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    With law school enrollments jumping significantly ahead of a potential recession and more students graduating than the market can absorb, law schools should turn to creative solutions to teach students how to negotiate, work with clients, specialize and use technology to practice their craft more efficiently, says University of Colorado adjunct professor Jason Mendelson.

  • High Court's Tribal Ruling May Enable More Gambling In Texas

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    The U.S. Supreme Court's recent ruling in Texas v. Ysleta, finding that Texas cannot regulate a tribe's electronic bingo, paves the way for Native American tribes in Texas to upscale their gaming operations, say attorneys at McGuireWoods.

  • Lessons From Lawyer Fee-Sharing Agreements Gone Wrong

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    The recent fee-sharing dispute between Edelson and Girardi Keese is a reminder that lawyers who do not strictly follow the applicable rules may risk a disciplinary complaint, lose their share of the fee, or wind up in costly litigation with co-counsel, says David Grossbaum at Hinshaw.

  • LeClairRyan Bankruptcy Highlights Pass-Through Tax Issue

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    A Virginia bankruptcy court's recent ruling in the case of defunct law firm LeClairRyan shows there may be serious tax consequences for pass-through entity partners who give up their ownership interest without following operating agreement exit provisions and updating bankruptcy court filings, say Edward Schnitzer and Hannah Travaglini at Montgomery McCracken.

  • Counting Down To New Year's Day Sports Betting In Ohio

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    While Ohio's first legal sports bets can't be placed until Jan. 1, 2023, a key factor making its extended preparation period more palatable is H.B. 29's scope — broader than many states' laws — covering all commercial access points to betting, and permits betting on esports, Olympic, college and professional events, says Jake Nicholson at Roetzel & Andress.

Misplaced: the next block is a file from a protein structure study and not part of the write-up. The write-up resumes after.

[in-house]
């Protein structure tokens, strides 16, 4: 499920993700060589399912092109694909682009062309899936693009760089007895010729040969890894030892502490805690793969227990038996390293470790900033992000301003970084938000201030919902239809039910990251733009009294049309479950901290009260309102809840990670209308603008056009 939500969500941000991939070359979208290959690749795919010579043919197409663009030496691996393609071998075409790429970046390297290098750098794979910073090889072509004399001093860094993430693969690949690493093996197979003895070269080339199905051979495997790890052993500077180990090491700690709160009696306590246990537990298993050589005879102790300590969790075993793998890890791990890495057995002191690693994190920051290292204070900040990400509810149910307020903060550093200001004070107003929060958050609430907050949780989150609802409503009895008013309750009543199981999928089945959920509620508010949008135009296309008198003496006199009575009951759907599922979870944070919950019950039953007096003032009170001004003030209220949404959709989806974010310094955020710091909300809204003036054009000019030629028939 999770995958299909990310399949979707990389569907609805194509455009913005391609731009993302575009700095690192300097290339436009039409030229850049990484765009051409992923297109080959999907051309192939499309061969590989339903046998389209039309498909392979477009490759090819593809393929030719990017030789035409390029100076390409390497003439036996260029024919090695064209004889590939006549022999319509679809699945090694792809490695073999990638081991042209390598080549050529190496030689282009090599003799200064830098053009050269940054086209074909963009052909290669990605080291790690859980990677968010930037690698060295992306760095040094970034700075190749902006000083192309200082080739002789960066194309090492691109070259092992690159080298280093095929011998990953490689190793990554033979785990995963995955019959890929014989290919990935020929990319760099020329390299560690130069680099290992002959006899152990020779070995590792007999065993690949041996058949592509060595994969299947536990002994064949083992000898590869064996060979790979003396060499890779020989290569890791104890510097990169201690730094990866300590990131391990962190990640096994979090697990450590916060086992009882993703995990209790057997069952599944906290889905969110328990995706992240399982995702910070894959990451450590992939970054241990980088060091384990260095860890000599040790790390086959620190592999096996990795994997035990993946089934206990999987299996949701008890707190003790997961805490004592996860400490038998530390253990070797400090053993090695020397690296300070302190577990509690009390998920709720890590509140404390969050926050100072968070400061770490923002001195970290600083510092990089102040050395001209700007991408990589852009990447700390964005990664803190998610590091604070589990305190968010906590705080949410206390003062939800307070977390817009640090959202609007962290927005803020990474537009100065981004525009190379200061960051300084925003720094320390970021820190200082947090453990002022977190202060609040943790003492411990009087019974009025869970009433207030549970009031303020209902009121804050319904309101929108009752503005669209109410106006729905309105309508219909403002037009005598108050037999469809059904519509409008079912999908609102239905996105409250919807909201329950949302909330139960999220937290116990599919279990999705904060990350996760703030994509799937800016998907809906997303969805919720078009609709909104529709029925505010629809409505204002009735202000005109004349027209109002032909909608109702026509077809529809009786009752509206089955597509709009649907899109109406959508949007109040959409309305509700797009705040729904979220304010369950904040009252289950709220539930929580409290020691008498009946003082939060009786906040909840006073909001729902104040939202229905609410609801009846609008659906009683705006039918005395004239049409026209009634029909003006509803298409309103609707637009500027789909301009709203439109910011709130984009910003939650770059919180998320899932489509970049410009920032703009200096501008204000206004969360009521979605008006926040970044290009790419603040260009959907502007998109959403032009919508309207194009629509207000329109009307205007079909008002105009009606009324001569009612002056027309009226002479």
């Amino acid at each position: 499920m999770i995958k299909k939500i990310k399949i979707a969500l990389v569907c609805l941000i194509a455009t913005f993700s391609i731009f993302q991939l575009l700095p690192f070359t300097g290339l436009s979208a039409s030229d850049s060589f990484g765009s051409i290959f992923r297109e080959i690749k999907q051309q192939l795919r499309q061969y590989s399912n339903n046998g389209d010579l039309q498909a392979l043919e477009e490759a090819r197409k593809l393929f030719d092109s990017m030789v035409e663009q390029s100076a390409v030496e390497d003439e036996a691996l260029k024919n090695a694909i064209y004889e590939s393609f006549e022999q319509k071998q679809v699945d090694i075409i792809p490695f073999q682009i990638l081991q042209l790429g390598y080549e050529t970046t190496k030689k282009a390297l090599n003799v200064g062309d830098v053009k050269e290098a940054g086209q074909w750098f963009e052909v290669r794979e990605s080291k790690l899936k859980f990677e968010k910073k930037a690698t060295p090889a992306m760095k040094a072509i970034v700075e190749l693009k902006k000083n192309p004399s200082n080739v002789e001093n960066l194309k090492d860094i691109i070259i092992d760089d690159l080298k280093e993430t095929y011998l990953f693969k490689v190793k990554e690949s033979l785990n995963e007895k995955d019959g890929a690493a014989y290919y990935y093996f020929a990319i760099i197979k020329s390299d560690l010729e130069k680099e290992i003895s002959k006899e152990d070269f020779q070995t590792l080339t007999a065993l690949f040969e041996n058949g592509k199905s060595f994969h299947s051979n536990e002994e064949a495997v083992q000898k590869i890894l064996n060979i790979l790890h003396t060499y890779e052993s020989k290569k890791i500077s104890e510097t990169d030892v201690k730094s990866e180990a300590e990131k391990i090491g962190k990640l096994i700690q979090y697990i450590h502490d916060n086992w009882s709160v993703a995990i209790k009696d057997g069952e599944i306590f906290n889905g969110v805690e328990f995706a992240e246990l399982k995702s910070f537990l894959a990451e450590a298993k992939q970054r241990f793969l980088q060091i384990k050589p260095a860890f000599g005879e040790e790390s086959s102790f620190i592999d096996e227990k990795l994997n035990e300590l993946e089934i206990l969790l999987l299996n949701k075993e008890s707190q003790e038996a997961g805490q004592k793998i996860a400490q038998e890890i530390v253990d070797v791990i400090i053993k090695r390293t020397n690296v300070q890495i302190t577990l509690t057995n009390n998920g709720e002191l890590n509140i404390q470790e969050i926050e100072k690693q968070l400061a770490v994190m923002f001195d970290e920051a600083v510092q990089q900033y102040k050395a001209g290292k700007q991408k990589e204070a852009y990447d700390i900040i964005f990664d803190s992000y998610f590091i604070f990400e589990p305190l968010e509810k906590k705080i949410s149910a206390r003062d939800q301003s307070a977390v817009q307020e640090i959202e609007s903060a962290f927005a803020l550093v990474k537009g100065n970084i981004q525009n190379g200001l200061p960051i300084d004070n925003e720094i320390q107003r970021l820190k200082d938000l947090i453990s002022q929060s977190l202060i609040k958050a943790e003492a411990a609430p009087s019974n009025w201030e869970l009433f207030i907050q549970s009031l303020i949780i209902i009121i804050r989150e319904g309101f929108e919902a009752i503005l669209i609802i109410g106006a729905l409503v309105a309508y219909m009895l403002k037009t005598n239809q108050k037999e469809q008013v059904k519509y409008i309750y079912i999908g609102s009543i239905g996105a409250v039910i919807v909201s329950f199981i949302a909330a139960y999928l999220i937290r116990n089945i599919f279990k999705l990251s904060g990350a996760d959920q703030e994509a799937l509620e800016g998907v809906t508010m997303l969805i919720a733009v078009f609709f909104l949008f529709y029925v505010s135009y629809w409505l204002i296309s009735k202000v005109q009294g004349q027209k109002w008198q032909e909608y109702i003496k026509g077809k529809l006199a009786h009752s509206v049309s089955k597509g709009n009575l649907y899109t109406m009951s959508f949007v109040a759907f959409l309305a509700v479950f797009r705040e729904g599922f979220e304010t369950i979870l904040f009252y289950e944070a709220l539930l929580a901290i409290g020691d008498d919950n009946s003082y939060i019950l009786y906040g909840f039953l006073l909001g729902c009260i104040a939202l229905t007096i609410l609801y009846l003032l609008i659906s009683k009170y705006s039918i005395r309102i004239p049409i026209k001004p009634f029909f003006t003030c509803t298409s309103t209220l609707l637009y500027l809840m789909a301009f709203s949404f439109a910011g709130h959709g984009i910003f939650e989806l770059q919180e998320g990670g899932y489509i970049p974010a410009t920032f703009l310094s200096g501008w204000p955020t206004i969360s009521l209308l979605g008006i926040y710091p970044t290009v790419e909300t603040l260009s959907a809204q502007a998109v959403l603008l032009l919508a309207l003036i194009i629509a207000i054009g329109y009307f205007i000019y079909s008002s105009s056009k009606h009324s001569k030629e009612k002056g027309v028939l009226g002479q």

• 8 Steps To Creating A Legal Ops Technology Road Map

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    Legal departments struggling to find and implement the right technologies for their operations should consider creating a road map that summarizes their approach to technology changes, provides clearly defined metrics for success, and serves as the single source of truth for stakeholders, says Melanie Shafer at SimpleLegal.

  • The Importance Of Data And Data Analysis In Litigation

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    Understanding, analyzing and effectively presenting large data sets is an increasingly important skill in litigation as it allows plaintiffs to dramatically scale up the scope of cases and is often critical to defeating motions to dismiss and motions for summary judgment, says David Burnett at Motley Rice.

  • US Immigration Should Clarify Status Of Esports Athletes